@zawy12
zawy12 commented Sep 22, 2016 edited

Can someone correct, support, or clarify @artlav 's statement for me? Daira has said it is a little less, not 40% higher. I'm thinking it's wrong, either because of how the "0 solution" comes into play, or because the avg(time/run) is simply > avg(time/solve x solves/run) because the time for say a 5-solution run is more than 5 x the time for a 1-solve run.

@daira
Contributor
daira commented Sep 22, 2016 edited

I should clarify that I haven't measured it. The theoretical expected number of solutions per run can be calculated as follows:

#!/usr/bin/python

# Return product{i = x+1..y}(i/y)
def thingamajig(x, y):
    r = 1.0
    yd = float(y)
    for i in xrange(x+1, y+1):
        r *= i/yd
    return r

def solutions(n, k):
    N = 1<<(n/(k+1)+1)
    return 2 * thingamajig(N - (1<<k), N)

print solutions(200, 9)

which gives 1.879.

@daira
Contributor
daira commented Sep 22, 2016 edited

And yes, it's not correct to calculate the expected rate as just (expected solutions / mean full solution run time); that would only be correct if the full solution run time were independent of the number of solutions, which it absolutely is not.

@tromp
tromp commented Sep 22, 2016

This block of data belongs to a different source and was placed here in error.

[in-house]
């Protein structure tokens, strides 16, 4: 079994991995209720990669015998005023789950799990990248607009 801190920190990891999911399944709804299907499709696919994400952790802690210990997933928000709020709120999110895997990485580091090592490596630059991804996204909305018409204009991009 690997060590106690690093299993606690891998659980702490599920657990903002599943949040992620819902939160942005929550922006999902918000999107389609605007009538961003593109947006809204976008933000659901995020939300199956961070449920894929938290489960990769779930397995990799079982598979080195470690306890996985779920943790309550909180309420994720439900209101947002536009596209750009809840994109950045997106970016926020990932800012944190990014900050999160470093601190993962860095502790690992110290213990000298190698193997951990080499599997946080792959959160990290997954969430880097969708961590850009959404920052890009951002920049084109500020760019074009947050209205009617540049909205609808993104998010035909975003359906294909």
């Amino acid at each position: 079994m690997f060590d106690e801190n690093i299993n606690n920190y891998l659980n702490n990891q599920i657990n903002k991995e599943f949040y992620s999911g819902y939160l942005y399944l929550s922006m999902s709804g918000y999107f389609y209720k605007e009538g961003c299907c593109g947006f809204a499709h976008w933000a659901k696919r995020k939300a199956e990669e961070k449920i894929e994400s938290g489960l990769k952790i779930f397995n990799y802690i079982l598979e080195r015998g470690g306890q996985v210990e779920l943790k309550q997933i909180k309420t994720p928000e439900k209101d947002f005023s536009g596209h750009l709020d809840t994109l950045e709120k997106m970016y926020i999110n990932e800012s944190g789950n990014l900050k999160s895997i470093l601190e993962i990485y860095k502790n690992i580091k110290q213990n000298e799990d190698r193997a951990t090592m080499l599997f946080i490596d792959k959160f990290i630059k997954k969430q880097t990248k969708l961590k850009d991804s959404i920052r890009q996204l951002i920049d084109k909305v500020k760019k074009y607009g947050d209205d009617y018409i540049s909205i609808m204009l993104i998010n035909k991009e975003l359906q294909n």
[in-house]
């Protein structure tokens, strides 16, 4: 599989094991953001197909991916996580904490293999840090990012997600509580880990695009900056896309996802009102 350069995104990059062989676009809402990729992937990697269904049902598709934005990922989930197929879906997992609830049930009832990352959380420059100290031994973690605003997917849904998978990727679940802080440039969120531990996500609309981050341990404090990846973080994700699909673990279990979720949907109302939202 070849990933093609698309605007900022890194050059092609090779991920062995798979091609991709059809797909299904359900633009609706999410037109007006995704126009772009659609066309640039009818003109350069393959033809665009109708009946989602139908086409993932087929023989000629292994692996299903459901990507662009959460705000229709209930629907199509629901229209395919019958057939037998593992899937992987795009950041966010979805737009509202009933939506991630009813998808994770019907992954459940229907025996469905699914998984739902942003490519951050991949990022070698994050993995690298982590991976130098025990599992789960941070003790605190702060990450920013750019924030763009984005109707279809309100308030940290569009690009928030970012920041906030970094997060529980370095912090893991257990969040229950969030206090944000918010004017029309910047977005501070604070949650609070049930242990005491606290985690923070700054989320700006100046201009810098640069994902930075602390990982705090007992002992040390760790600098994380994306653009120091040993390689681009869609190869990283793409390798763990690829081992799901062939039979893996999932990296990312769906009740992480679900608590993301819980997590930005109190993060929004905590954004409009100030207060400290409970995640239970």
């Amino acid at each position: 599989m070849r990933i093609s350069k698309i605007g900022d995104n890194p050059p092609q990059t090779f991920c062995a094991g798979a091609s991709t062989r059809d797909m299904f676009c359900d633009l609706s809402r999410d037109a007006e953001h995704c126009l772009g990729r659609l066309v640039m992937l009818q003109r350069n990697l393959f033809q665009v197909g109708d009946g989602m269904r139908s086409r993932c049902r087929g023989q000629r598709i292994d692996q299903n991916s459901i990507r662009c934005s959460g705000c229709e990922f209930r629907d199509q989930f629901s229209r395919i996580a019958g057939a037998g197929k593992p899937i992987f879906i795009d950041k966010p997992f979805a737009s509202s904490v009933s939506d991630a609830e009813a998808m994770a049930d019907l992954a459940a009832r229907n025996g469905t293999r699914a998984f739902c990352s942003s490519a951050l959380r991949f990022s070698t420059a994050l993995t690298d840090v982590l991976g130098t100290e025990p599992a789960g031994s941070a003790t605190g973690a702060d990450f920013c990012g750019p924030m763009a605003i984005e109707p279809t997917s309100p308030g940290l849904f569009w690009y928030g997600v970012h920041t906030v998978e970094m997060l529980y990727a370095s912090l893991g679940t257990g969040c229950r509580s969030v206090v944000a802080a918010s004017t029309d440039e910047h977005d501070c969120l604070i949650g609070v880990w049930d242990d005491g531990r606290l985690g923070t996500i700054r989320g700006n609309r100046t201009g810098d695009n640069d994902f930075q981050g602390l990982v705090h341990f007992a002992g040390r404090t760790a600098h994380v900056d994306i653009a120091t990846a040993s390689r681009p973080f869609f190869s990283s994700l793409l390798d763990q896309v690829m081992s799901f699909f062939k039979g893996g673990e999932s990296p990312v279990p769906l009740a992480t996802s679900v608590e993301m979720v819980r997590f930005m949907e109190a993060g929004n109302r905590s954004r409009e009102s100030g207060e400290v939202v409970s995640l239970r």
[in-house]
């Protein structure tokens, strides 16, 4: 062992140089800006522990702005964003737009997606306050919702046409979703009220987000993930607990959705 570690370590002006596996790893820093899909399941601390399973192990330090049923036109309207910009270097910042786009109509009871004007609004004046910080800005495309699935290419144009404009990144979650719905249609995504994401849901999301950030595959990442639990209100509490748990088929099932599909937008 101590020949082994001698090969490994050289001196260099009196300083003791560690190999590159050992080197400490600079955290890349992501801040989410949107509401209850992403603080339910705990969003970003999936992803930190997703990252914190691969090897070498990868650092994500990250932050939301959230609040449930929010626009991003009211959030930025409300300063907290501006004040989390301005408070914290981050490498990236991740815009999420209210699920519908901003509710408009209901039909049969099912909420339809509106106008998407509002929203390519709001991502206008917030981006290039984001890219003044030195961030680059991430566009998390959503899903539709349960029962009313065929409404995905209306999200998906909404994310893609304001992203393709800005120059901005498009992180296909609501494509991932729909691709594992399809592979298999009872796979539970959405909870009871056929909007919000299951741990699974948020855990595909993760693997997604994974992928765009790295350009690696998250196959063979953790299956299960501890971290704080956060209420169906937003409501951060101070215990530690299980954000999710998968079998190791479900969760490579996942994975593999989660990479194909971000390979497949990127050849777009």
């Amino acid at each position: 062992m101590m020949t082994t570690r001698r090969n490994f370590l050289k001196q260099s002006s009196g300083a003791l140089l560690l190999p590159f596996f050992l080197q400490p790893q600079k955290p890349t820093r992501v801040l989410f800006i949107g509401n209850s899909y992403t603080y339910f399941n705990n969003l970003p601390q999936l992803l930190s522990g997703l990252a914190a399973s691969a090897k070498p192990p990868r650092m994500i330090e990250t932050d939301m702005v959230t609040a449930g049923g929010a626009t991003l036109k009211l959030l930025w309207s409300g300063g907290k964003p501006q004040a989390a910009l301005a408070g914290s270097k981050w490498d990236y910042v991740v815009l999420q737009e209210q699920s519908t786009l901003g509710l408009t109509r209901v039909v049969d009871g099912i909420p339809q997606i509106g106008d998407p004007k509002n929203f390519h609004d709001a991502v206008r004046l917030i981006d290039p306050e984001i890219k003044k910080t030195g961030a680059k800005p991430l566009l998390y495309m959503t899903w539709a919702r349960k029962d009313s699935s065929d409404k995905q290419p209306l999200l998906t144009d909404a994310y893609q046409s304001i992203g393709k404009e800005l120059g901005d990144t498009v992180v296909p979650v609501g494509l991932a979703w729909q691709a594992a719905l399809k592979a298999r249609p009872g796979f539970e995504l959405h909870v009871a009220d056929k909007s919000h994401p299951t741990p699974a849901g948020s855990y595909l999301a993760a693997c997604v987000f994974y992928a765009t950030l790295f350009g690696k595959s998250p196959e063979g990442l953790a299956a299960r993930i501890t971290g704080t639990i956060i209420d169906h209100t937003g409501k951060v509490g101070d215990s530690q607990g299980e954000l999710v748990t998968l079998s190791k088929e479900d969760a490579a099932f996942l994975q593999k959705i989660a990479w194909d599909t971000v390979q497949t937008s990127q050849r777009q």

which gives 1.879

That closely matches my 18841 total solutions found over 10000 runs of a solver.

@artlav
artlav commented Sep 22, 2016

Correction - my 2.8 number is likely biased, since i made the test suite out of already-mined block found on the testnet, which, by definition, are all with one or more solutions.

However, further observations of the actual solver running on the actual network reveals the existence of some amount of runs with ZERO solutions, which would, i suspect, drive the average down.

@zawy12
zawy12 commented Sep 22, 2016

The 15 to 20 second solves seen on CPUs are the zero solutions. That's why no solves from CPUs on the testnet are less than 30 seconds.

@str4d
Collaborator
str4d commented Oct 5, 2016

The devs in the mining channels on the community Slack are now using units of Sol/s, so that is what we should use in any documentation changes.

@str4d str4d added a commit to str4d/zcash that referenced this issue Oct 5, 2016
@str4d str4d Use solutions per second (Sol/s)
Part of #1422
90b9f99
@arcalinea arcalinea was assigned by bitcartel Oct 6, 2016
@arcalinea
Collaborator

Documented in the Mining Guide wiki page: https://github.com/zcash/zcash/wiki/Mining-Guide

@arcalinea
Collaborator

Closing this issue since our documentation in the Zcash repo now directs to the wiki for build and mining guides

@arcalinea arcalinea closed this Oct 11, 2016
@daira daira added a commit to str4d/zcash that referenced this issue Oct 22, 2016
@str4d @daira str4d + daira Use solutions per second (Sol/s)
Part of #1422
5c60ee7
@str4d str4d added a commit to str4d/zcash that referenced this issue Oct 22, 2016
@str4d str4d Use solutions per second (Sol/s)
Part of #1422
199b3aa